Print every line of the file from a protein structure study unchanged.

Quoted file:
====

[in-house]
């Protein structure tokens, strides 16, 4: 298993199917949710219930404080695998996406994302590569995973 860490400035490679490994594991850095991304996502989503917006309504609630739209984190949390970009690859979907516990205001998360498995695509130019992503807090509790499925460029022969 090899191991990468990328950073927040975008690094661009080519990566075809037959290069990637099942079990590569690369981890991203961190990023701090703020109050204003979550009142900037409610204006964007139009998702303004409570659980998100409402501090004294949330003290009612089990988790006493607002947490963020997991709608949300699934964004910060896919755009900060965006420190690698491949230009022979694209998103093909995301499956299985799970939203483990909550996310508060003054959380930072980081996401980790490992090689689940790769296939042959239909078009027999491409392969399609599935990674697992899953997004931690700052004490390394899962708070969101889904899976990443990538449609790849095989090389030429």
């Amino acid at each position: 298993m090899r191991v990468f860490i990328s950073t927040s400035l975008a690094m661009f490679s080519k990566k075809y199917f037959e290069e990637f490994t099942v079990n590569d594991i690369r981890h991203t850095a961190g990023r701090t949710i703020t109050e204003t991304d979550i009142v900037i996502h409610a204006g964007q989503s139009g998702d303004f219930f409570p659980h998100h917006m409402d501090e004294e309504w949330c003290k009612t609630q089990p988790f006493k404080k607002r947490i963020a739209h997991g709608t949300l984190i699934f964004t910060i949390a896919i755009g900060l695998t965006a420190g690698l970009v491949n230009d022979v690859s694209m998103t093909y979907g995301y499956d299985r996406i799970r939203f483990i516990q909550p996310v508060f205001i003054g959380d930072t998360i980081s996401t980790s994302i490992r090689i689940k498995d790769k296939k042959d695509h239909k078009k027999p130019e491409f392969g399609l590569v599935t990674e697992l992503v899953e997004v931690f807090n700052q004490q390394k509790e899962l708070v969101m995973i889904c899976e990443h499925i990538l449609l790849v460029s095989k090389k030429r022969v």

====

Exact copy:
[in-house]
């Protein structure tokens, strides 16, 4: 298993199917949710219930404080695998996406994302590569995973 860490400035490679490994594991850095991304996502989503917006309504609630739209984190949390970009690859979907516990205001998360498995695509130019992503807090509790499925460029022969 090899191991990468990328950073927040975008690094661009080519990566075809037959290069990637099942079990590569690369981890991203961190990023701090703020109050204003979550009142900037409610204006964007139009998702303004409570659980998100409402501090004294949330003290009612089990988790006493607002947490963020997991709608949300699934964004910060896919755009900060965006420190690698491949230009022979694209998103093909995301499956299985799970939203483990909550996310508060003054959380930072980081996401980790490992090689689940790769296939042959239909078009027999491409392969399609599935990674697992899953997004931690700052004490390394899962708070969101889904899976990443990538449609790849095989090389030429």
């Amino acid at each position: 298993m090899r191991v990468f860490i990328s950073t927040s400035l975008a690094m661009f490679s080519k990566k075809y199917f037959e290069e990637f490994t099942v079990n590569d594991i690369r981890h991203t850095a961190g990023r701090t949710i703020t109050e204003t991304d979550i009142v900037i996502h409610a204006g964007q989503s139009g998702d303004f219930f409570p659980h998100h917006m409402d501090e004294e309504w949330c003290k009612t609630q089990p988790f006493k404080k607002r947490i963020a739209h997991g709608t949300l984190i699934f964004t910060i949390a896919i755009g900060l695998t965006a420190g690698l970009v491949n230009d022979v690859s694209m998103t093909y979907g995301y499956d299985r996406i799970r939203f483990i516990q909550p996310v508060f205001i003054g959380d930072t998360i980081s996401t980790s994302i490992r090689i689940k498995d790769k296939k042959d695509h239909k078009k027999p130019e491409f392969g399609l590569v599935t990674e697992l992503v899953e997004v931690f807090n700052q004490q390394k509790e899962l708070v969101m995973i889904c899976e990443h499925i990538l449609l790849v460029s095989k090389k030429r022969v």